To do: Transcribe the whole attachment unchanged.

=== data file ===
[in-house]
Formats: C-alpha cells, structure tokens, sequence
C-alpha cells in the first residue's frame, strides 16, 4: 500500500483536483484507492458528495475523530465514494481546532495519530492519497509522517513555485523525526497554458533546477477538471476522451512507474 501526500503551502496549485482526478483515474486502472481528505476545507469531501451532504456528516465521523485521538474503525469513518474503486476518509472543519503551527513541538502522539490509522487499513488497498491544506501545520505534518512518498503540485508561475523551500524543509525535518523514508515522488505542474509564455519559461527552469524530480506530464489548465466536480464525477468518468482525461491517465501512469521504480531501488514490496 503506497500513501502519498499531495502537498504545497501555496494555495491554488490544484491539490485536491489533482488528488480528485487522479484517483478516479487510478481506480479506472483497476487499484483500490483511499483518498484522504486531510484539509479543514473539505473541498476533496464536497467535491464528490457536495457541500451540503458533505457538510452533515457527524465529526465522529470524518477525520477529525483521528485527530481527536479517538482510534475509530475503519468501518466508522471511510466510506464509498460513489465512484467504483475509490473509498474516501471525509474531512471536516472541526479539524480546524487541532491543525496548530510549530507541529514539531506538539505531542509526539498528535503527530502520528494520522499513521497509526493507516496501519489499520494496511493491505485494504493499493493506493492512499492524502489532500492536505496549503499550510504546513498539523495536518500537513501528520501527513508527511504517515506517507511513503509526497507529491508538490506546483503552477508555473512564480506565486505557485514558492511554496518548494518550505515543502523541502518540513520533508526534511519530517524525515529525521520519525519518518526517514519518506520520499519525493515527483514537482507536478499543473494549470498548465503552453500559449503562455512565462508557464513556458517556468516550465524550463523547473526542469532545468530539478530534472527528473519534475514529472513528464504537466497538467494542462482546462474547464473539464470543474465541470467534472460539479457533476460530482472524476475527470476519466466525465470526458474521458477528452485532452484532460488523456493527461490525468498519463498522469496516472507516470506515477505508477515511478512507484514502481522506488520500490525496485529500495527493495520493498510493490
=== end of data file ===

[in-house]
Formats: C-alpha cells, structure tokens, sequence
C-alpha cells in the first residue's frame, strides 16, 4: 500500500483536483484507492458528495475523530465514494481546532495519530492519497509522517513555485523525526497554458533546477477538471476522451512507474 501526500503551502496549485482526478483515474486502472481528505476545507469531501451532504456528516465521523485521538474503525469513518474503486476518509472543519503551527513541538502522539490509522487499513488497498491544506501545520505534518512518498503540485508561475523551500524543509525535518523514508515522488505542474509564455519559461527552469524530480506530464489548465466536480464525477468518468482525461491517465501512469521504480531501488514490496 503506497500513501502519498499531495502537498504545497501555496494555495491554488490544484491539490485536491489533482488528488480528485487522479484517483478516479487510478481506480479506472483497476487499484483500490483511499483518498484522504486531510484539509479543514473539505473541498476533496464536497467535491464528490457536495457541500451540503458533505457538510452533515457527524465529526465522529470524518477525520477529525483521528485527530481527536479517538482510534475509530475503519468501518466508522471511510466510506464509498460513489465512484467504483475509490473509498474516501471525509474531512471536516472541526479539524480546524487541532491543525496548530510549530507541529514539531506538539505531542509526539498528535503527530502520528494520522499513521497509526493507516496501519489499520494496511493491505485494504493499493493506493492512499492524502489532500492536505496549503499550510504546513498539523495536518500537513501528520501527513508527511504517515506517507511513503509526497507529491508538490506546483503552477508555473512564480506565486505557485514558492511554496518548494518550505515543502523541502518540513520533508526534511519530517524525515529525521520519525519518518526517514519518506520520499519525493515527483514537482507536478499543473494549470498548465503552453500559449503562455512565462508557464513556458517556468516550465524550463523547473526542469532545468530539478530534472527528473519534475514529472513528464504537466497538467494542462482546462474547464473539464470543474465541470467534472460539479457533476460530482472524476475527470476519466466525465470526458474521458477528452485532452484532460488523456493527461490525468498519463498522469496516472507516470506515477505508477515511478512507484514502481522506488520500490525496485529500495527493495520493498510493490